As per a recent central bank circular, the largest US$ deposit holders can withdraw up to a maximum of US$5,000 deposits per month; these must be converted at a rate of USD1=LBP3000. We note that around 70% of system deposits are USD-denominated. Due to these controls, which have effectively stifled competition for deposits, banks have been able to lower their cost of deposits substantially. 

Banking system has been shrinking and will experience significant losses from debt restructuring

Banking system assets fell 17% yoy and 4% in Q1 20. Deposits have fallen 13% yoy and 6% in Q1. Loans have fallen 21% yoy and 10% in Q1.

Interest rates have fallen sharply. Since last November, the USD loan Beirut Reference Rate has declined from 9.5% to around 5.75%, while the LBP loan reference rate has fallen from 13.5% to 7.75%. These declines largely mirror falls in the banks’ funding costs.

So far there has been little disbursement of Covid19-related support packages for SMEs and other targeted sectors. The reason for this is largely bureaucratic, but it is also fair to say that there is limited appetite from banks for credit risk in the current environment.

The banking system has US$21bn equity, and cUS$210bn assets, including US$13bn eurobond investments and cUS$40bn customer loans; c70% of system assets represent government or central bank exposure. The government’s restructuring proposal assumes a c30% reduction in the value of customer loans (ie US$12bn), but BLOM Bank thinks this is too conservative; most banks have good levels of collateral, so a US$4-5bn hit seems more reasonable. A 75% haircut of eurobonds would translate to a halving of banking system equity, which by itself (ie excluding additional loan losses) would probably be manageable at the sector level, though some weaker banks might need to be taken over. Any haircut of LBP-denominated debt (such as T-bills) would be much more problematic; banks are the biggest holders of government-issued securities. 

In relation to the proposed losses imposed on the central bank, Banque du Liban (BdL), we note that it has cUS$15bn gold assets that could be used to cushion losses. Further, rather than transmitting any additional losses to the banks and eroding the banking system’s equity, an alternative proposal would be for the BdL to lower interest rates paid to banks on their central bank deposits (eg by swapping long-dated time deposits into current accounts). In this way, an immediate hit to commercial banks’ equity would be swapped into a longer-term drag on future profitability.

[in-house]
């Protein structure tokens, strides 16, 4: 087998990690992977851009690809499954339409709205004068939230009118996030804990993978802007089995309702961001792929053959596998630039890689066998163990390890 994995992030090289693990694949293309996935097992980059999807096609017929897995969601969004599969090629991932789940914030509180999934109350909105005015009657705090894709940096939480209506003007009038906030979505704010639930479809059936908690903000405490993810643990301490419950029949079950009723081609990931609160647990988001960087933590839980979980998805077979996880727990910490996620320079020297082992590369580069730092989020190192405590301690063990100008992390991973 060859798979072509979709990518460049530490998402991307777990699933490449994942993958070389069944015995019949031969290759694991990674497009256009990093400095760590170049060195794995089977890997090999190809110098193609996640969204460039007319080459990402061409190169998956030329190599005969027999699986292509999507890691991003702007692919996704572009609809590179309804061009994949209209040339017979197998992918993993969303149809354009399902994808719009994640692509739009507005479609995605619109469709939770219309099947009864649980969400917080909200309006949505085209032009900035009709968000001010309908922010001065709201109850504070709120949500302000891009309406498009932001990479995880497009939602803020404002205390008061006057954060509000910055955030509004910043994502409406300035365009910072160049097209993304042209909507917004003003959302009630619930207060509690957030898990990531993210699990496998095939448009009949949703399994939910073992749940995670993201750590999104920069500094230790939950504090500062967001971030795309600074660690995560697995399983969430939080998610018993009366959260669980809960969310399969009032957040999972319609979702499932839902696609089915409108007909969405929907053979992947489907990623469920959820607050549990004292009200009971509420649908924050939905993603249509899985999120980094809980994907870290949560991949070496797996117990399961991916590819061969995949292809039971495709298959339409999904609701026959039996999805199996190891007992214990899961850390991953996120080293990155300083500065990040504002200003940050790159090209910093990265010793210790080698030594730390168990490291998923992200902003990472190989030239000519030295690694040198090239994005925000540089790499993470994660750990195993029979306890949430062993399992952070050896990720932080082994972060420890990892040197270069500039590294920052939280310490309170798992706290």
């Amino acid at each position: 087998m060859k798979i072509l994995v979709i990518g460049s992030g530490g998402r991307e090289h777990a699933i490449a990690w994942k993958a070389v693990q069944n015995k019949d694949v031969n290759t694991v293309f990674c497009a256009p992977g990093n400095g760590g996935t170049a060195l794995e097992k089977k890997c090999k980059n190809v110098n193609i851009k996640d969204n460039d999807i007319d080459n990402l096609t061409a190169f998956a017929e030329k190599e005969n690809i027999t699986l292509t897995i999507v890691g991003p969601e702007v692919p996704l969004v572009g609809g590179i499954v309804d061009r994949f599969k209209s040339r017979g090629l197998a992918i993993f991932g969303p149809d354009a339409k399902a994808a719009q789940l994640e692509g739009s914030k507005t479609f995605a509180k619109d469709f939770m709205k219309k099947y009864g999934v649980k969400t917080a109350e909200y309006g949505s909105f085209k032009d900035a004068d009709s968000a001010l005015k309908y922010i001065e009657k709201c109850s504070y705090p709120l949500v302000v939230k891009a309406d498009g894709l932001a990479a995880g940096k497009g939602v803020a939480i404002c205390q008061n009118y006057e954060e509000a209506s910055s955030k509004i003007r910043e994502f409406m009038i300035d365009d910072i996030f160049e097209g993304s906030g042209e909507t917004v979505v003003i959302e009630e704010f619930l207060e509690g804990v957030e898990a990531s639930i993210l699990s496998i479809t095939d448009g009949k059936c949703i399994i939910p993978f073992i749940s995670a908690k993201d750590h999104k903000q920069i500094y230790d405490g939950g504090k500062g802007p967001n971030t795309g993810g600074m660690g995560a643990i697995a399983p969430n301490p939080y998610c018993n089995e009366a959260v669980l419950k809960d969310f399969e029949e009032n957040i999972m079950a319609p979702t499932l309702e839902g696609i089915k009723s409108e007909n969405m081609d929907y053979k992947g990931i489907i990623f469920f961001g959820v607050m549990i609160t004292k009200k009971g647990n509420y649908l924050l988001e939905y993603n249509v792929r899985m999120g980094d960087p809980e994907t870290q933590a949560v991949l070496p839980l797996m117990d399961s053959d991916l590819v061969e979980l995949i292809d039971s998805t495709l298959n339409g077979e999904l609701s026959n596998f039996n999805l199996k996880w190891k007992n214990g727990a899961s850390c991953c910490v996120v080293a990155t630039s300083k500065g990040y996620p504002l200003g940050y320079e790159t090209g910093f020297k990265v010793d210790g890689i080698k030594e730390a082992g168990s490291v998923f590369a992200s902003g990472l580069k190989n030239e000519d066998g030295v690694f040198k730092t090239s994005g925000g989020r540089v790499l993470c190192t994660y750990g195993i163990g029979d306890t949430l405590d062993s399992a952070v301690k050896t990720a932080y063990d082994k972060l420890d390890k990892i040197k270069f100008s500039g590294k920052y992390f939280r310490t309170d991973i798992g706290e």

Banks have not been able to publish financial accounts since June 2019 due to the environment of political and economic uncertainty. The central bank is working on a proposal to stipulate what level of provisions banks need to record against their government and central bank exposures in order to allow auditors to approve publication of more up-to-date financial statements. 

The central bank had previously asked commercial banks to raise their shareholders’ equity by 20% by June-2020, with steps including foreign asset sales. We note that the largest Lebanese bank, Bank Audi, was able to raise US$210mn equity capital earlier this year, while the UAE’s FAB is conducting due diligence on Audi’s Egyptian business. However, the central bank’s stipulation has been shelved for now given the significant uncertainty in the outlook. 

BLOM Bank has limited eurobond holdings, but central bank exposures are significant

As at June-2019, the last published accounts, BLOM Bank had US$200mn eurobond exposure (and minimal LBP-denominated government debt). Management believes any haircut of these instruments would be manageable; they are already marked to market in its accounts. Management also thinks losses on its loan book would be negligible, given existing levels of provisioning and collateralisation. Based on the last disclosed figures, BLOM had US$14bn exposure to the central bank, but management feels strongly that commercial banks should not be made to shoulder any losses on central bank-issued instruments.

BLOM Bank’s Eqyptian subsidiary continues to file its own accounts, even though the BLOM Bank group has been unable to do so since June-2019. In Egypt, the bank generated US$56mn profits in 2019, a 28% yoy increase. In Q1 20, Egypt generated US$14mn profits, broadly flat yoy. In 2019, deposits grew 25%, but in Q1 20 the growth was just 1%. Clearly growth momentum has slowed from the levels seen last year.

BLOM Bank’s French subsidiary had declared a special dividend earlier this year, which has boosted the shareholders’ equity of the Lebanese operations by US$104mn. We think other capital-raising measures are currently on hold, given the significant policy uncertainty. 

Thanks to my colleagues Tolu Alamutu, Stuart Culverhouse and Hasnain Malik for their input